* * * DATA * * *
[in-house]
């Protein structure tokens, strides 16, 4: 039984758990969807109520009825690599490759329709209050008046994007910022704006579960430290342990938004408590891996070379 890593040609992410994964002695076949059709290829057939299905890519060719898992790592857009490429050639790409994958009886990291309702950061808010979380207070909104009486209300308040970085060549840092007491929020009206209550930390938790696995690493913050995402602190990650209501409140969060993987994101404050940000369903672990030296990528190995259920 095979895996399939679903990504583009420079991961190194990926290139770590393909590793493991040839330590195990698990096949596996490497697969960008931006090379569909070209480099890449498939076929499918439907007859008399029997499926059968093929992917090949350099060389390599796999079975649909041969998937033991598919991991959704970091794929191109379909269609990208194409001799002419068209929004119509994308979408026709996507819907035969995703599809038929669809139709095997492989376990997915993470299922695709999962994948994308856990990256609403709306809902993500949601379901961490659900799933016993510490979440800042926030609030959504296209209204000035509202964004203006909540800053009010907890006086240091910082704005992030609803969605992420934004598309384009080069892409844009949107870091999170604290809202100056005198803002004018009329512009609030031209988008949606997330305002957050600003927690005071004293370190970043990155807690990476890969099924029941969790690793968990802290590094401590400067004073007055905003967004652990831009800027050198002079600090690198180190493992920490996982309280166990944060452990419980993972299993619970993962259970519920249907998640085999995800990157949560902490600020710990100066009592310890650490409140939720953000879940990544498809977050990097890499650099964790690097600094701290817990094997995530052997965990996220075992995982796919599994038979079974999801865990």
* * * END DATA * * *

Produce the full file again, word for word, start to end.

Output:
[in-house]
């Protein structure tokens, strides 16, 4: 039984758990969807109520009825690599490759329709209050008046994007910022704006579960430290342990938004408590891996070379 890593040609992410994964002695076949059709290829057939299905890519060719898992790592857009490429050639790409994958009886990291309702950061808010979380207070909104009486209300308040970085060549840092007491929020009206209550930390938790696995690493913050995402602190990650209501409140969060993987994101404050940000369903672990030296990528190995259920 095979895996399939679903990504583009420079991961190194990926290139770590393909590793493991040839330590195990698990096949596996490497697969960008931006090379569909070209480099890449498939076929499918439907007859008399029997499926059968093929992917090949350099060389390599796999079975649909041969998937033991598919991991959704970091794929191109379909269609990208194409001799002419068209929004119509994308979408026709996507819907035969995703599809038929669809139709095997492989376990997915993470299922695709999962994948994308856990990256609403709306809902993500949601379901961490659900799933016993510490979440800042926030609030959504296209209204000035509202964004203006909540800053009010907890006086240091910082704005992030609803969605992420934004598309384009080069892409844009949107870091999170604290809202100056005198803002004018009329512009609030031209988008949606997330305002957050600003927690005071004293370190970043990155807690990476890969099924029941969790690793968990802290590094401590400067004073007055905003967004652990831009800027050198002079600090690198180190493992920490996982309280166990944060452990419980993972299993619970993962259970519920249907998640085999995800990157949560902490600020710990100066009592310890650490409140939720953000879940990544498809977050990097890499650099964790690097600094701290817990094997995530052997965990996220075992995982796919599994038979079974999801865990």